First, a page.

Compare the tax contributions made by illegal immigrants in Iowa to those made by citizens. Although paying between $40 million and $62 million in total in state and local property, sales and excise, and income taxes each year, illegal immigrant households pay less in state taxes than legal families with comparable earnings, according to the report. This implies that even illegal households that send remittances but do not pay state income taxes nonetheless contribute more than $1,300 annually to the state budget. Undocumented immigrant families in Iowa are entitled to substantially fewer state and federal services than legally resident families in Iowa, even though their tax contributions are around 80% of those made by legal families with comparable earnings.
Studies that estimate the cost of services used by undocumented immigrants should also take into account the taxes they pay. Comparisons between the fiscal impacts of undocumented immigrants and documented state residents will be more accurate if they include these tax estimates, compare undocumented immigrants to a documented family of similar income characteristics, and consider how the cost of each family’s accessed services is dependent on eligibility criteria for these services.
Finding measures to raise the rate and amount of state tax payments made by illegal immigrants is the greatest state-level policy solution to the financial problems caused by unauthorized immigration. Possible legislative measures might include enforcing employer withholding of income tax more strictly or boosting the amount of income taxes that are collected from illegal workers by providing “dummy” taxpayer identity numbers. By raising the minimum wage or offering more educational opportunities to help undocumented immigrants develop their abilities, policies may also aim to raise the average income of illegal immigrants in Iowa in order to raise more money through sales, excise, and income taxes.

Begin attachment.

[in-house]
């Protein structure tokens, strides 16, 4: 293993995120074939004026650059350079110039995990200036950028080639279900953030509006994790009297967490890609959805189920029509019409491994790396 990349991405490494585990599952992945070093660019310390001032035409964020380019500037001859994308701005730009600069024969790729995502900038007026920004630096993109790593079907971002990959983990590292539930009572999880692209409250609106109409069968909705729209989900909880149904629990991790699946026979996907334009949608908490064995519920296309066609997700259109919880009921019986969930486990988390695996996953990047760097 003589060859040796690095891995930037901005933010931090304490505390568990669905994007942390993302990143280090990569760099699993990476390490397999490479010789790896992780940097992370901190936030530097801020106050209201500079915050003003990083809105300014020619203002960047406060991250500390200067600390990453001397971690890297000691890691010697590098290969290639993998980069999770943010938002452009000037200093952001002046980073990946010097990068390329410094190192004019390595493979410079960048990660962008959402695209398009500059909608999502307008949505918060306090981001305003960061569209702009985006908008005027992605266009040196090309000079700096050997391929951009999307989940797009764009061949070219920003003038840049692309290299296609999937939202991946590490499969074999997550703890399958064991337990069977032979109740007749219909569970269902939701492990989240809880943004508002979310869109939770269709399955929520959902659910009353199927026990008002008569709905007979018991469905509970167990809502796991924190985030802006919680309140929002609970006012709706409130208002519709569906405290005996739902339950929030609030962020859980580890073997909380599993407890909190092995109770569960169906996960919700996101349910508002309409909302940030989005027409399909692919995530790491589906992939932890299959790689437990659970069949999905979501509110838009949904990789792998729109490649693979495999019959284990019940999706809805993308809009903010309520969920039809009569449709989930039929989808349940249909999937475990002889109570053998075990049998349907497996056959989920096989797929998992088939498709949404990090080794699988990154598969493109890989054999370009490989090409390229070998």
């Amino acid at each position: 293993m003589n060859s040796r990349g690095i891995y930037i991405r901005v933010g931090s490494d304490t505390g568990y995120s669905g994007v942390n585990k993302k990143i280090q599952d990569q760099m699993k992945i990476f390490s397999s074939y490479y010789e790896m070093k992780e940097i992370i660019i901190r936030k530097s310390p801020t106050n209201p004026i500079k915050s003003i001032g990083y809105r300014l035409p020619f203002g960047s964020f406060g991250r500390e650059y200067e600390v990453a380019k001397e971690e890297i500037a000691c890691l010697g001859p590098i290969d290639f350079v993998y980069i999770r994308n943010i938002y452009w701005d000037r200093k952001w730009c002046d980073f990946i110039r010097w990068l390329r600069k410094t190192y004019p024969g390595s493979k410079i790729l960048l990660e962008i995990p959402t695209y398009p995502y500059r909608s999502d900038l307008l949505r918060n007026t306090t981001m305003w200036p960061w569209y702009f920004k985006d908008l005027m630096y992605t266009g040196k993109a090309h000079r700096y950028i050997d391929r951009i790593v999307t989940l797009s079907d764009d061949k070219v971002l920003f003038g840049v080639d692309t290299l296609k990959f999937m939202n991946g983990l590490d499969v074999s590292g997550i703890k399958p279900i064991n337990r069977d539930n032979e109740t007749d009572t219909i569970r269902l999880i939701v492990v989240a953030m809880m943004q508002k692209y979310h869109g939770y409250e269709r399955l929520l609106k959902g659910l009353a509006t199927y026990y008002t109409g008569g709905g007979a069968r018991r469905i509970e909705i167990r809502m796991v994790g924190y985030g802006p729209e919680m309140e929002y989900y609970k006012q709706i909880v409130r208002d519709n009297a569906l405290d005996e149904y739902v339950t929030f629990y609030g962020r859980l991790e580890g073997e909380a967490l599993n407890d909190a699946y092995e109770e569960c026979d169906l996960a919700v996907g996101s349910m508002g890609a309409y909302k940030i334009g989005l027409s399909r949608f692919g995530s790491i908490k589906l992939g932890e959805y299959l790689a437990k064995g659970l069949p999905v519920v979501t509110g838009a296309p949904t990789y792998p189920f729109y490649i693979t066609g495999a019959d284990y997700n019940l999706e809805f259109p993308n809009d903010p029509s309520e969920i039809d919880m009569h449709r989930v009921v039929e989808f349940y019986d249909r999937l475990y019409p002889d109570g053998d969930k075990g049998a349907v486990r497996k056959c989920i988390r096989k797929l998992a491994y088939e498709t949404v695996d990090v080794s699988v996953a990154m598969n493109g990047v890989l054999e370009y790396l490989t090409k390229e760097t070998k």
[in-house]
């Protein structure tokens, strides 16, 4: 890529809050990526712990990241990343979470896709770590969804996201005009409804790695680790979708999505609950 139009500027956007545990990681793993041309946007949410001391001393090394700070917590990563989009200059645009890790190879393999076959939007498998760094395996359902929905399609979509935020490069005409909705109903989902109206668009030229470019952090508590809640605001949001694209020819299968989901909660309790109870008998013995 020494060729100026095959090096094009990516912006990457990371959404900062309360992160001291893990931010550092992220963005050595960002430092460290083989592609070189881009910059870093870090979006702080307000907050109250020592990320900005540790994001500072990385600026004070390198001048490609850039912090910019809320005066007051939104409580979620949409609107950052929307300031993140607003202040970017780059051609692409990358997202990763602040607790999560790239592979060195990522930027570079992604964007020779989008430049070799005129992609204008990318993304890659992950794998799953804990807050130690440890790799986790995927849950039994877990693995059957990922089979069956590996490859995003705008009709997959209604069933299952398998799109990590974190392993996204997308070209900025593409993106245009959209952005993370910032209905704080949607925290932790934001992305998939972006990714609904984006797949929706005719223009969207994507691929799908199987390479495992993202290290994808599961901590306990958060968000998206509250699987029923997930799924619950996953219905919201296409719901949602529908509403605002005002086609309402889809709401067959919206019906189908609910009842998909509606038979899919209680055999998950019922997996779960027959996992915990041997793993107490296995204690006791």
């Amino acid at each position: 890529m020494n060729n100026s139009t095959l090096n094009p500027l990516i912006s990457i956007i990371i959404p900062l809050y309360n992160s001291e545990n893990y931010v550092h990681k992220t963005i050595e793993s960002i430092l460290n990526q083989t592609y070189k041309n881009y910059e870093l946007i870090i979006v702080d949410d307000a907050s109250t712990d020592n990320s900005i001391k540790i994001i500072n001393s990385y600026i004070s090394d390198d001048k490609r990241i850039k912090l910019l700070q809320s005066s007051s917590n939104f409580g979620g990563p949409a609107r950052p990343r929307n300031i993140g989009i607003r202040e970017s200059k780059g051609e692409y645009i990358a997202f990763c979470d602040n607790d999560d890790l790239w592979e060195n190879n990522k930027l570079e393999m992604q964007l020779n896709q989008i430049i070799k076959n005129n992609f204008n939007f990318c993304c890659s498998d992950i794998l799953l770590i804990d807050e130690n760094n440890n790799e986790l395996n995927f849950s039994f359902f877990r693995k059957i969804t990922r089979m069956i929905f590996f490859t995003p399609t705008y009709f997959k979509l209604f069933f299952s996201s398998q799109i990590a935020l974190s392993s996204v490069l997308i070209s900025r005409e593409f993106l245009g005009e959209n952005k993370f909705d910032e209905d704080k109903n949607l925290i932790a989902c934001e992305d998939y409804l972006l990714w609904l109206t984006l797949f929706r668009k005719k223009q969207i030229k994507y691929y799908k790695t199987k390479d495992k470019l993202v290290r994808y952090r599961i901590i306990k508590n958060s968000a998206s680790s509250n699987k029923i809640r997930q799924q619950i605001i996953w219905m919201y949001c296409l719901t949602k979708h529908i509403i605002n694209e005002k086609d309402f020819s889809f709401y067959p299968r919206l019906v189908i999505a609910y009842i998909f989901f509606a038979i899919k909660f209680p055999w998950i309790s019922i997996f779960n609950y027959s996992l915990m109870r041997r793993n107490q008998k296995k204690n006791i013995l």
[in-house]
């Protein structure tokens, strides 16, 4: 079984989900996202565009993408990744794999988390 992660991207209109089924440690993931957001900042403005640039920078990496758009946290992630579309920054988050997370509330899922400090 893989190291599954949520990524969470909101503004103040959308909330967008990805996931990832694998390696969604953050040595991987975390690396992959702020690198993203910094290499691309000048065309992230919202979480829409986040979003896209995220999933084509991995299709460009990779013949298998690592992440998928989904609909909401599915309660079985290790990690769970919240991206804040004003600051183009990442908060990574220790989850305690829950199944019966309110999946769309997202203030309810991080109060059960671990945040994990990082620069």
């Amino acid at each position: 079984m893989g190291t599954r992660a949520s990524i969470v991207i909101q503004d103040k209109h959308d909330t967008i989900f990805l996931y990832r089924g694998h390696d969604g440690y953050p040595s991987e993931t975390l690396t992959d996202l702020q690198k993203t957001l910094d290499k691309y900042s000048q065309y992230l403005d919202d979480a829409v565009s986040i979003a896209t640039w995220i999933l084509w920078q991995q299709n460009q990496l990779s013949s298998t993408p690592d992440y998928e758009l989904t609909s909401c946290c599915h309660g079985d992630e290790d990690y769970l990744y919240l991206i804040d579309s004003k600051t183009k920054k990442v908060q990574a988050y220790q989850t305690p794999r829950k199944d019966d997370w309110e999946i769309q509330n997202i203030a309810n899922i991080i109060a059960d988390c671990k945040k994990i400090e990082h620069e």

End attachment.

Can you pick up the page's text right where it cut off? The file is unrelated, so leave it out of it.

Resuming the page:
The fiscal effect of delivering and paying state services will be more correctly reflected by an analytical paradigm that views the relationship between the state and taxpayers in terms of investments as opposed to net surpluses or deficits. Increasing the rate and amount of state tax payments made by undocumented immigrants could be a workable state-level policy response to the fiscal problems caused by undocumented immigration, even though solutions to undocumented immigration will likely have to be developed at the federal rather than state level.
This report’s findings highlight the complexity of the issue of undocumented immigration and the need to approach it from a variety of angles. While undocumented immigrants do not have the same access to state and federal services as legal residents, they still contribute significantly to the state’s tax revenue. As such, policies that seek to increase the tax contributions of undocumented immigrants could be a promising approach to addressing the fiscal challenges associated with undocumented immigration. At the same time, it is important to recognize that solutions to this issue will ultimately need to be developed at the federal level and that a comprehensive approach that takes into account the contributions of all immigrants to the economy and society will be necessary to ensure a just and equitable outcome for all.